Unboxing The Proposed New Federal Overtime Rule

It’s here.  The U.S. Department of Labor’s Wage and Hour Division unveiled its proposed new overtime rule today.  We skipped the 200-plus pages of preamble and jumped right to the proposed regulatory amendments themselves (we’ll digest the prefatory materials in another post).  Here’s the deal: The salary minimum for exemption as an executive, administrative, or … Continue Reading

Massachusetts Supreme Judicial Court OK’s Attorneys’ Fees for Wage Act Settlements

As has been long anticipated, the Massachusetts Supreme Judicial Court recently gave a green light to plaintiffs’ attorneys seeking a fee award under the Commonwealth’s Payment of Wages Act, even where an action ends in settlement.  The Wage Act (Mass. General Laws ch. 149 §§ 148, 150) awards costs and fees when an employee “prevails” … Continue Reading

Moonlighting Police Officers Are Employees, Not Independent Contractors, Says Sixth Circuit

In yet another legal development calling into question a traditional independent contractor relationship in the U.S., the Court of Appeals for the Sixth Circuit determined that off-duty police officers were employees of a private security company for purposes of the Fair Labor Standards Act.  In Acosta v. Off Duty Police Services, Inc. (6th Cir. Feb. … Continue Reading

Philadelphia Enacts Fair Workweek Ordinance

The Philadelphia City Council recently passed the Fair Workweek Employment Standards Ordinance (the “Ordinance”), which will impose new restrictions on retail, fast food and hospitality employers with regard to employee scheduling and pay practices. The Ordinance was signed by Mayor Jim Kenney on December 20, 2018, and will take effect on January 1, 2020. The … Continue Reading

Proskauer Delivers Webinar on Settling Employment Claims

On December 12, Proskauer partners Allan Bloom, Elise Bloom, and Harris Mufson delivered a webinar focused on how recent developments in the law impact the ground rules and key strategies for settlement in four distinct areas of employment litigation. Wage and Hour. Mr. Bloom explained that, in most jurisdictions, settlements of Fair Labor Standards Act … Continue Reading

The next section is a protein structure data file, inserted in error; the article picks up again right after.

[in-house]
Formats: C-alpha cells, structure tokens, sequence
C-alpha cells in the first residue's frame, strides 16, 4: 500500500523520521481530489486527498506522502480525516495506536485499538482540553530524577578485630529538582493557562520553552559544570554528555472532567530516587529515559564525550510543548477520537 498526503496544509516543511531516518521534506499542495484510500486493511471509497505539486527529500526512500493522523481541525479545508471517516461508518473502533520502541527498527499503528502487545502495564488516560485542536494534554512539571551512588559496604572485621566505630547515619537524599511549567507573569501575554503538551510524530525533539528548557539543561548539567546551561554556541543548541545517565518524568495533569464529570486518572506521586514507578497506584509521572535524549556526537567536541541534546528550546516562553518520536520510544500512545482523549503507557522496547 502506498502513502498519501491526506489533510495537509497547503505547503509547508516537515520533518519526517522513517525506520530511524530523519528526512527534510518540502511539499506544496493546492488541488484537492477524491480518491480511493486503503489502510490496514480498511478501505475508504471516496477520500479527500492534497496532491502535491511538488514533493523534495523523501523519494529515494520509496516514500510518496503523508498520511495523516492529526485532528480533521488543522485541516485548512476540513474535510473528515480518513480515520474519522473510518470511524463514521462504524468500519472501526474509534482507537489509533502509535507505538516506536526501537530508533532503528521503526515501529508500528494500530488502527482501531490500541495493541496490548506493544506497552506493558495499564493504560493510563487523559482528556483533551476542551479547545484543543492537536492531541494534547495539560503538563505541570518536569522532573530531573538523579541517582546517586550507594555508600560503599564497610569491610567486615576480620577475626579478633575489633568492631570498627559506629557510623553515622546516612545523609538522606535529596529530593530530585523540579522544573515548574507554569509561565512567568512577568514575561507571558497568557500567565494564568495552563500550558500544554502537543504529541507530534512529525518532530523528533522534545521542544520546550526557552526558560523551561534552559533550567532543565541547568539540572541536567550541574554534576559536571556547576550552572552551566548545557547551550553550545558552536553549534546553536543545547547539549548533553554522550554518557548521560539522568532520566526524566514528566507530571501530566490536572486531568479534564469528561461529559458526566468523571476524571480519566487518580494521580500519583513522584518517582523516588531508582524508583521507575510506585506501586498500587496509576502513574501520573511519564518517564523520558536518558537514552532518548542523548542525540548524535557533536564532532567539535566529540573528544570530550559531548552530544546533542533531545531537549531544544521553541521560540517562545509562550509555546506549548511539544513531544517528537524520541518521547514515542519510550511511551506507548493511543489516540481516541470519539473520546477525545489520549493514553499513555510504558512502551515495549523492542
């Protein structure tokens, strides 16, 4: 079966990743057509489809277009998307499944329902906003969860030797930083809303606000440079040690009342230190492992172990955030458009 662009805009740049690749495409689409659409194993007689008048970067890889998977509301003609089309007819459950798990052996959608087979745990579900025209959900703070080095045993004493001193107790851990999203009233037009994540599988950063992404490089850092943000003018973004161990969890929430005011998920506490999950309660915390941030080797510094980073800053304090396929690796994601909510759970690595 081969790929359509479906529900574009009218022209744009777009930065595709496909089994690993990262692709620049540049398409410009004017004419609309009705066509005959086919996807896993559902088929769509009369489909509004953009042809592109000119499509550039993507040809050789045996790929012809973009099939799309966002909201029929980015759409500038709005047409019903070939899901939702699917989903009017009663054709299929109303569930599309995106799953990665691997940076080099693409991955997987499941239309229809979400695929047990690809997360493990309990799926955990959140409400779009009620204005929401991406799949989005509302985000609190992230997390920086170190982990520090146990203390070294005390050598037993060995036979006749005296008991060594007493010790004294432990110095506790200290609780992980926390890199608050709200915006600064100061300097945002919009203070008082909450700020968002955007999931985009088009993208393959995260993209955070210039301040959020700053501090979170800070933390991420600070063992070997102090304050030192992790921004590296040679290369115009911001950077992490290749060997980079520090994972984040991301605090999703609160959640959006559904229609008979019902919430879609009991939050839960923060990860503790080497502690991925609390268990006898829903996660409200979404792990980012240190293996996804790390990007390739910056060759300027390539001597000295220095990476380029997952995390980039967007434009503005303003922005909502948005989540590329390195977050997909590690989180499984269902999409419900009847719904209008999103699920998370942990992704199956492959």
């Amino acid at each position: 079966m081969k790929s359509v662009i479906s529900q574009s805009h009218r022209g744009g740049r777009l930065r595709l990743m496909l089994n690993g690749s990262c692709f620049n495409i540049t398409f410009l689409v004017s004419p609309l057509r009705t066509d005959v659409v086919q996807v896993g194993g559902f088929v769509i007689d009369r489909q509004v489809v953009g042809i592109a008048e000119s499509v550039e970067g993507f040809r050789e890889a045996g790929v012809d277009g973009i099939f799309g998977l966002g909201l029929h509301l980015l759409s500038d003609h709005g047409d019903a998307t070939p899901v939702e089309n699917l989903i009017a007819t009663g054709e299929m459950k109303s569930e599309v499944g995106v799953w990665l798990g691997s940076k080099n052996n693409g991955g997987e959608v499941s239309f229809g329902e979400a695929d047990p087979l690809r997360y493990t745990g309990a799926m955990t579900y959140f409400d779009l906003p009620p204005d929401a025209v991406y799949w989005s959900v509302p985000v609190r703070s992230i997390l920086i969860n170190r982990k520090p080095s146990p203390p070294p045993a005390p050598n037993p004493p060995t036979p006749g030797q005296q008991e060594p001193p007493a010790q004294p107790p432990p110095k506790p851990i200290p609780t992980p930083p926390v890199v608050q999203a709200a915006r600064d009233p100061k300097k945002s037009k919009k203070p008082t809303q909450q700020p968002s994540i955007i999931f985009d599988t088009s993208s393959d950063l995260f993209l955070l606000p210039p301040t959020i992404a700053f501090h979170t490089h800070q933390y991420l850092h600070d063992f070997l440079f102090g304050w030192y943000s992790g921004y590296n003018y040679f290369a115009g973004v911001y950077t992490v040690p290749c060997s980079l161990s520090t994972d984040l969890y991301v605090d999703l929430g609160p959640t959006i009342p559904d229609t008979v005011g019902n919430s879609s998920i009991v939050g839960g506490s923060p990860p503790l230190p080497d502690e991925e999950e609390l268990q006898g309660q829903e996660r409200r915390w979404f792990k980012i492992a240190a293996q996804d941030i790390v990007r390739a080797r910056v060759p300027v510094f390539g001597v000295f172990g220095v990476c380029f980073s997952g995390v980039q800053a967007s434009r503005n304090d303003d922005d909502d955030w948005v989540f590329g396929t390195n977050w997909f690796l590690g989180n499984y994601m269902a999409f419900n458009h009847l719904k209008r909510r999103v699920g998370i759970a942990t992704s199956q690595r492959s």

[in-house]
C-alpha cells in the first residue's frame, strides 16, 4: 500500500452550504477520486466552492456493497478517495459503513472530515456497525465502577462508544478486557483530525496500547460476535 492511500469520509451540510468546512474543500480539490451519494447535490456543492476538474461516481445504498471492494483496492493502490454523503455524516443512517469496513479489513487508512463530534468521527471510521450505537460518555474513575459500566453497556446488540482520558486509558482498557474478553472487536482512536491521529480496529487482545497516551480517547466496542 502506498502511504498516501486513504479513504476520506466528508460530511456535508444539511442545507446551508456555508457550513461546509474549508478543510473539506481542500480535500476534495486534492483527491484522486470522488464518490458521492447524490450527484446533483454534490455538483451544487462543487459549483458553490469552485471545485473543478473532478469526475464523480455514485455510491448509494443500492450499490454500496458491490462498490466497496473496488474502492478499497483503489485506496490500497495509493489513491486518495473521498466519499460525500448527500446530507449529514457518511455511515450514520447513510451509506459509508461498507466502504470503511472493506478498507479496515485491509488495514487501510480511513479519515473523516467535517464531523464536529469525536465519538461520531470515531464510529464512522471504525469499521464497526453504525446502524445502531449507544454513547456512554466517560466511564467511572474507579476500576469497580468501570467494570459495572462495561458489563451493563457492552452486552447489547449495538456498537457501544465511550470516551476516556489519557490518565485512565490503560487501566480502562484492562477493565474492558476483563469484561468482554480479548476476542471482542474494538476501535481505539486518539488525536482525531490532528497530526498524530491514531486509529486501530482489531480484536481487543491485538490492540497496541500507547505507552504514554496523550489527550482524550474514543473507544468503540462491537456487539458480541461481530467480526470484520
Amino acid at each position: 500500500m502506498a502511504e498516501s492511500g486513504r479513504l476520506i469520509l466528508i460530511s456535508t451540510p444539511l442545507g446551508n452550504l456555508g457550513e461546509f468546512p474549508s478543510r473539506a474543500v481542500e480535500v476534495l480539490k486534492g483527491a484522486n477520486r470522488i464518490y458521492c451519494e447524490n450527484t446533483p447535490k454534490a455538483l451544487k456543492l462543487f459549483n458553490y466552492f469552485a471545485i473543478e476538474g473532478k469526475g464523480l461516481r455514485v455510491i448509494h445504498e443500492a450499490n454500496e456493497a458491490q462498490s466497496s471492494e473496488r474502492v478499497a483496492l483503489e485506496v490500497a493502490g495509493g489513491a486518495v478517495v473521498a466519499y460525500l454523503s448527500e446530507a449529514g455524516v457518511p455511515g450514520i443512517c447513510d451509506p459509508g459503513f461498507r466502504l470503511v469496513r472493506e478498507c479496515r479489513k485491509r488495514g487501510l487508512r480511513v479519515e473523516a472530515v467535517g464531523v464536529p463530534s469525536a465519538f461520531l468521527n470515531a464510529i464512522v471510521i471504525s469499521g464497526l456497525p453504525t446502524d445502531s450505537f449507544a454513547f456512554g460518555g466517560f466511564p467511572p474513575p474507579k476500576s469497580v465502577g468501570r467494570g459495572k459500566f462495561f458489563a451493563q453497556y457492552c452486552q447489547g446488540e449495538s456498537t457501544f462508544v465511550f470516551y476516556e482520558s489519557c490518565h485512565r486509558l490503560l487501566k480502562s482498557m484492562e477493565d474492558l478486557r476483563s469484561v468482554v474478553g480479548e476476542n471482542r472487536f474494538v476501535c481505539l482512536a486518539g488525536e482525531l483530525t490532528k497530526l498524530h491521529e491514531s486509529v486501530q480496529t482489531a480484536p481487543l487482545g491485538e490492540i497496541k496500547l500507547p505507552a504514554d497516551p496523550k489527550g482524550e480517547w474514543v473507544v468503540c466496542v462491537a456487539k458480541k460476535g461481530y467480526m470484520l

Reminder: New York Minimum Salary for Exemption, Minimum Wage Increasing on December 31

As discussed in our earlier post, New York State’s annual increases for overtime exemption and minimum wage go into effect on December 31, 2018. Employers whose exempt “administrative” and “executive” employees are currently paid less than the new salary minimums must either increase those salaries to the new levels or start paying the affected employees … Continue Reading

Suffolk County, New York Enacts Salary History Ban

The Suffolk County, NY Legislature has unanimously enacted a bill that will prohibit employers and their agents from inquiring about job applicants’ wage or salary history during the hiring process. The Restricting Information on Salaries and Earnings Act (the “RISE Act”) goes into effect on June 30, 2019. The RISE Act amends the Suffolk County … Continue Reading

[Podcast]: Recent Developments in Federal Overtime Rules

In this episode of The Proskauer Brief, senior counsel Harris Mufson and partner Allan Bloom discuss recent developments in federal overtime rules.  The Trump administration recently released its fall 2018 regulatory agenda, with lots of information relating to the Department of Labor (DOL). The DOL appears to be committed to a more business-friendly regulatory framework … Continue Reading